The commercial exploitation of shale resources requires the design of hydraulic fracture programs to optimize the stimulated reservoir volume. Challenges include the engineering of staging, sequencing, injection volume, and proppant selection. This paper describes the development of a 3-D finite-element model to simulate growth of fracture complexes as functions of rock stress, brittleness properties, and injection conditions. The fracture complex is modeled as a major fracture, which consists of a cohesive crack and microcracks that form with variable continuum mechanical damage. Variations of permeability and porosity affect the continuum mechanical damage, which is used to investigate the fracturing sequence of three stages of injections in a horizontal well and generates three sets of fracture complexes. Inputs include a geomodel, the initial geostress, and pore pressure. Elastoplastic deformation coupled with both porous and gap flows are simulated.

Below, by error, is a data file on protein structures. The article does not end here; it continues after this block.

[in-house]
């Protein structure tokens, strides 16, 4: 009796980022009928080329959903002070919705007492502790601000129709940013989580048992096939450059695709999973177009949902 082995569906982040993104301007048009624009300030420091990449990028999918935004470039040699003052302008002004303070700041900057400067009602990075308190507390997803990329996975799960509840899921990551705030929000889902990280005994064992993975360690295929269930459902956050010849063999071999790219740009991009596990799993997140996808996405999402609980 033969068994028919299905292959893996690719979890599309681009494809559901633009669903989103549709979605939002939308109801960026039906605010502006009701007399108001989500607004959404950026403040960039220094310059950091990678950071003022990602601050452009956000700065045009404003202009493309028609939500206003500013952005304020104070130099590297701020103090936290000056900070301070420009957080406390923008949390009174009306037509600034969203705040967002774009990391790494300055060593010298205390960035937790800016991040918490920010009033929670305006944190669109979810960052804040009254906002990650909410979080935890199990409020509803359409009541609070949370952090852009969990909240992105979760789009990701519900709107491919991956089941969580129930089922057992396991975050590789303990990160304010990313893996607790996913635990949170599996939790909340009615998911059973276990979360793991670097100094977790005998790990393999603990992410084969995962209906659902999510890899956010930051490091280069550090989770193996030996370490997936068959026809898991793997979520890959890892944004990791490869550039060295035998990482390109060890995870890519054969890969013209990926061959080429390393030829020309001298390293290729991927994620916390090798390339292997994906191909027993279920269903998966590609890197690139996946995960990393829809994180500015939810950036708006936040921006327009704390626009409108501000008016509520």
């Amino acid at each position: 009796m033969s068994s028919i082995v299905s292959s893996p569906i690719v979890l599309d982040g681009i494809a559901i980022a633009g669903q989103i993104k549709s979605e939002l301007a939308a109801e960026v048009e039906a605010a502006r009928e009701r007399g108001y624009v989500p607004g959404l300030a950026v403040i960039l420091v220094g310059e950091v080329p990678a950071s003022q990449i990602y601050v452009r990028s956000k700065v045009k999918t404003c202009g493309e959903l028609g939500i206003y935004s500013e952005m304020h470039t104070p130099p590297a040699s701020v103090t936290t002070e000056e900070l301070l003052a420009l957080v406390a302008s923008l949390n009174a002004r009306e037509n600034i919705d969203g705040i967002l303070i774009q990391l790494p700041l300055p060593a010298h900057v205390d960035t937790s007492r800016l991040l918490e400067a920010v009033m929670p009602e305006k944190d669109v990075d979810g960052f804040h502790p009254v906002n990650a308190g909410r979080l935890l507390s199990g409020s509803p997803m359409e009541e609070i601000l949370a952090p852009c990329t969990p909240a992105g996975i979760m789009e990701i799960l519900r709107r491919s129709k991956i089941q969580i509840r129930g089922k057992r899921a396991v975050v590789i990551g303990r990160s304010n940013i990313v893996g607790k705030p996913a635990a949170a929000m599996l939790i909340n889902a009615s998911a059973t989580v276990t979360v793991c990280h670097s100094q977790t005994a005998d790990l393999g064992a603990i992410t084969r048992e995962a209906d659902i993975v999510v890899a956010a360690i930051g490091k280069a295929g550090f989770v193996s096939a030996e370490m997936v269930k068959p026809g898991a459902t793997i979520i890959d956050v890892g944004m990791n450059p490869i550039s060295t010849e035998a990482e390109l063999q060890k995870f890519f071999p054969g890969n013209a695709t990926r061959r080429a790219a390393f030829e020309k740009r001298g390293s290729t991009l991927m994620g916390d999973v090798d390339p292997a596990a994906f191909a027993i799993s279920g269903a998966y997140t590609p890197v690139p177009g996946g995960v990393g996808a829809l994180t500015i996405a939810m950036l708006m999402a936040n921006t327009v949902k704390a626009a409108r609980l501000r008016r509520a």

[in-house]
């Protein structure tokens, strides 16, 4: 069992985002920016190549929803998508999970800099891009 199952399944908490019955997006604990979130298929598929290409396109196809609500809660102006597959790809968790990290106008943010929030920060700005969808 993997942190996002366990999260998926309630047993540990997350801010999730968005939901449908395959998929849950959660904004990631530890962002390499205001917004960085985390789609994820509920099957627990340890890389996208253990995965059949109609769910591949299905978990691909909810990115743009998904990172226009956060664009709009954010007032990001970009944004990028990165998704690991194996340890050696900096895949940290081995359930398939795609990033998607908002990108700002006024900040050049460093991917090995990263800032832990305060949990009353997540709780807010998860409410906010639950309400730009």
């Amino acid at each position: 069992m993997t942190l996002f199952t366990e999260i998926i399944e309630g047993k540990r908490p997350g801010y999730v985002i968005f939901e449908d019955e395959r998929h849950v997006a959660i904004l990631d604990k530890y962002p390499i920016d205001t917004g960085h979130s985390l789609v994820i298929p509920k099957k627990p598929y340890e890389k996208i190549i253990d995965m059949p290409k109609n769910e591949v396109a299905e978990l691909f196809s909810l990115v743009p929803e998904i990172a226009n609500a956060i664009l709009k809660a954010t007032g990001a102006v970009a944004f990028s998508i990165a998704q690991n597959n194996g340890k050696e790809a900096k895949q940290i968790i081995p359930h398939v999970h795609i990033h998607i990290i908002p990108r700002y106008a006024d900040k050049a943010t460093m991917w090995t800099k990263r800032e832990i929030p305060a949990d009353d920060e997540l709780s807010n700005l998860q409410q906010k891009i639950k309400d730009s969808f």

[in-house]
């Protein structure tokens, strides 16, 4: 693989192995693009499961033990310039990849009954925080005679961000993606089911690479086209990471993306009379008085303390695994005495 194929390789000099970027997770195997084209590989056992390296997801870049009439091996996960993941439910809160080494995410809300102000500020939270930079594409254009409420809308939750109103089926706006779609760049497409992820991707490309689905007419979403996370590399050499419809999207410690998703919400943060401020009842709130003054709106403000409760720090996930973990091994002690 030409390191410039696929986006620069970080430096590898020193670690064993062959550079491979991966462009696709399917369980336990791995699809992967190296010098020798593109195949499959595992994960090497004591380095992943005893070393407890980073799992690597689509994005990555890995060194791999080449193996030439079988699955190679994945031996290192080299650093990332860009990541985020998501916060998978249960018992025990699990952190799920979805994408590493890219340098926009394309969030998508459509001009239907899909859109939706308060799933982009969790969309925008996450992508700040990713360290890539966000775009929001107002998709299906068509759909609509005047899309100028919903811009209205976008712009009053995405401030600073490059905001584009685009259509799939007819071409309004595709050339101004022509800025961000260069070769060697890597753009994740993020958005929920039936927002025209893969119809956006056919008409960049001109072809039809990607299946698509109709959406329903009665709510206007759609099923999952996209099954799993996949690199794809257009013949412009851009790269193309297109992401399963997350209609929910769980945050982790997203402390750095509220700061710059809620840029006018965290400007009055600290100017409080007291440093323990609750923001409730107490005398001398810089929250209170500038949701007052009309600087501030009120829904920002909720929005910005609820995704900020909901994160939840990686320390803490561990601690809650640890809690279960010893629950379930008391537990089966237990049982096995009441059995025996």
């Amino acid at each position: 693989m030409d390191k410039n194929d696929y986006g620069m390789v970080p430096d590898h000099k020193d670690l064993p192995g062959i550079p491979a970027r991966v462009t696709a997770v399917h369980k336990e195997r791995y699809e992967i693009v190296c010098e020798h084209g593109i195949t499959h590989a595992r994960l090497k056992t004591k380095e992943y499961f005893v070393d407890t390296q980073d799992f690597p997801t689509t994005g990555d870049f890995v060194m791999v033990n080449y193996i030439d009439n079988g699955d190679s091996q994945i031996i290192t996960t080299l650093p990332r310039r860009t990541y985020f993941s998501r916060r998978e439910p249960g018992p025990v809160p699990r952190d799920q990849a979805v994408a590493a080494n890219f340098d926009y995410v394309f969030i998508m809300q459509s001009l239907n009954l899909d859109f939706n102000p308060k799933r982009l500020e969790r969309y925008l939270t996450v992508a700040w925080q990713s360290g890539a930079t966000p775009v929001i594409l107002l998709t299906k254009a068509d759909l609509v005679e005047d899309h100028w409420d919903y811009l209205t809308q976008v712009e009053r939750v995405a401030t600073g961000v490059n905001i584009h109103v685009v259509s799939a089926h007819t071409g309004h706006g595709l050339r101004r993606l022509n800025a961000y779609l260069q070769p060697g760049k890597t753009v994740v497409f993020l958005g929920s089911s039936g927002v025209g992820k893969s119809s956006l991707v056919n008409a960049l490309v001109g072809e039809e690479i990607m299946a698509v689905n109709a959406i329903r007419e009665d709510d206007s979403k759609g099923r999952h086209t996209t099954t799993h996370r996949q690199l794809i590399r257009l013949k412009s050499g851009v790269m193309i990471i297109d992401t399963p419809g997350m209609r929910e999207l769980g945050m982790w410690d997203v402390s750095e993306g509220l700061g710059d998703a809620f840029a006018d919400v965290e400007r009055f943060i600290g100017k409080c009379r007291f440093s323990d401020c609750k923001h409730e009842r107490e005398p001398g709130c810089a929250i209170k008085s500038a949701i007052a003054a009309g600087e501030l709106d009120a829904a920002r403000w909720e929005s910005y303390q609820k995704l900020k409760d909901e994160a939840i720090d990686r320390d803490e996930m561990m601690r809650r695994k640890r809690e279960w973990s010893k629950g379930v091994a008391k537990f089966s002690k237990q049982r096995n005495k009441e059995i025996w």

The model is also used to investigate the influence of rock brittleness on the fracture complexity. Material brittleness is the product of the elasticity modulus and Poisson’s ratio. Three sets of values of material brittleness were used in the calculation for comparison. The same loads and initial conditions of the first example were used in the model. The results include two sets of distributions of fracture propagation and damage evolution for two different injection sequences, pore pressure distribution after fluid injection stimulation, three sets of numerical results of distribution of fracture, and mechanical damage corresponding to different values of brittleness. Numerical results indicate that adjusting the sequence of multi-stage fracturing significantly influences the stimulated formation volume fractured. The model can be used to design more optimal fracture programs.

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